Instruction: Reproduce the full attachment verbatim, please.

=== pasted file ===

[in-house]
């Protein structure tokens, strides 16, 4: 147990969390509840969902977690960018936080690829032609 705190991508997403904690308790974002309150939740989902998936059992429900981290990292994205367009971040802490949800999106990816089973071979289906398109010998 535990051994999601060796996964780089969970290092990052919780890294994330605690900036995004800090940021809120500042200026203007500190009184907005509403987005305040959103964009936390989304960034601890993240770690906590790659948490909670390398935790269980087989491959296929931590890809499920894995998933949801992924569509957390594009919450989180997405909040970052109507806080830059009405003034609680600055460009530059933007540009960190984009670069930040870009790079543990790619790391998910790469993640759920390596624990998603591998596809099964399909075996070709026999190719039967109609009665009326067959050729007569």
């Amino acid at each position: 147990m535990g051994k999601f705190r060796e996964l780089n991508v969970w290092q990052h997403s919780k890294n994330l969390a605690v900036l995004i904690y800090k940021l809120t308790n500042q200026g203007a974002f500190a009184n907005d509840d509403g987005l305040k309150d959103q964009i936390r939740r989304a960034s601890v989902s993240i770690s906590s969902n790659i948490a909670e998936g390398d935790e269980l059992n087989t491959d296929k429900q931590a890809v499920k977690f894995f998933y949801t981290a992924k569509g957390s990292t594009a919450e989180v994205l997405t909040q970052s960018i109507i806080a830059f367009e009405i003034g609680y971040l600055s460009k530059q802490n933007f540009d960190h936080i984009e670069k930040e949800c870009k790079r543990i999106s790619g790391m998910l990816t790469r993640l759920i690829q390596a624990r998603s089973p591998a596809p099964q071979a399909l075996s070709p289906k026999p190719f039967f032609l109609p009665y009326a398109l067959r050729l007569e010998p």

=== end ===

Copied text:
[in-house]
């Protein structure tokens, strides 16, 4: 147990969390509840969902977690960018936080690829032609 705190991508997403904690308790974002309150939740989902998936059992429900981290990292994205367009971040802490949800999106990816089973071979289906398109010998 535990051994999601060796996964780089969970290092990052919780890294994330605690900036995004800090940021809120500042200026203007500190009184907005509403987005305040959103964009936390989304960034601890993240770690906590790659948490909670390398935790269980087989491959296929931590890809499920894995998933949801992924569509957390594009919450989180997405909040970052109507806080830059009405003034609680600055460009530059933007540009960190984009670069930040870009790079543990790619790391998910790469993640759920390596624990998603591998596809099964399909075996070709026999190719039967109609009665009326067959050729007569």
């Amino acid at each position: 147990m535990g051994k999601f705190r060796e996964l780089n991508v969970w290092q990052h997403s919780k890294n994330l969390a605690v900036l995004i904690y800090k940021l809120t308790n500042q200026g203007a974002f500190a009184n907005d509840d509403g987005l305040k309150d959103q964009i936390r939740r989304a960034s601890v989902s993240i770690s906590s969902n790659i948490a909670e998936g390398d935790e269980l059992n087989t491959d296929k429900q931590a890809v499920k977690f894995f998933y949801t981290a992924k569509g957390s990292t594009a919450e989180v994205l997405t909040q970052s960018i109507i806080a830059f367009e009405i003034g609680y971040l600055s460009k530059q802490n933007f540009d960190h936080i984009e670069k930040e949800c870009k790079r543990i999106s790619g790391m998910l990816t790469r993640l759920i690829q390596a624990r998603s089973p591998a596809p099964q071979a399909l075996s070709p289906k026999p190719f039967f032609l109609p009665y009326a398109l067959r050729l007569e010998p």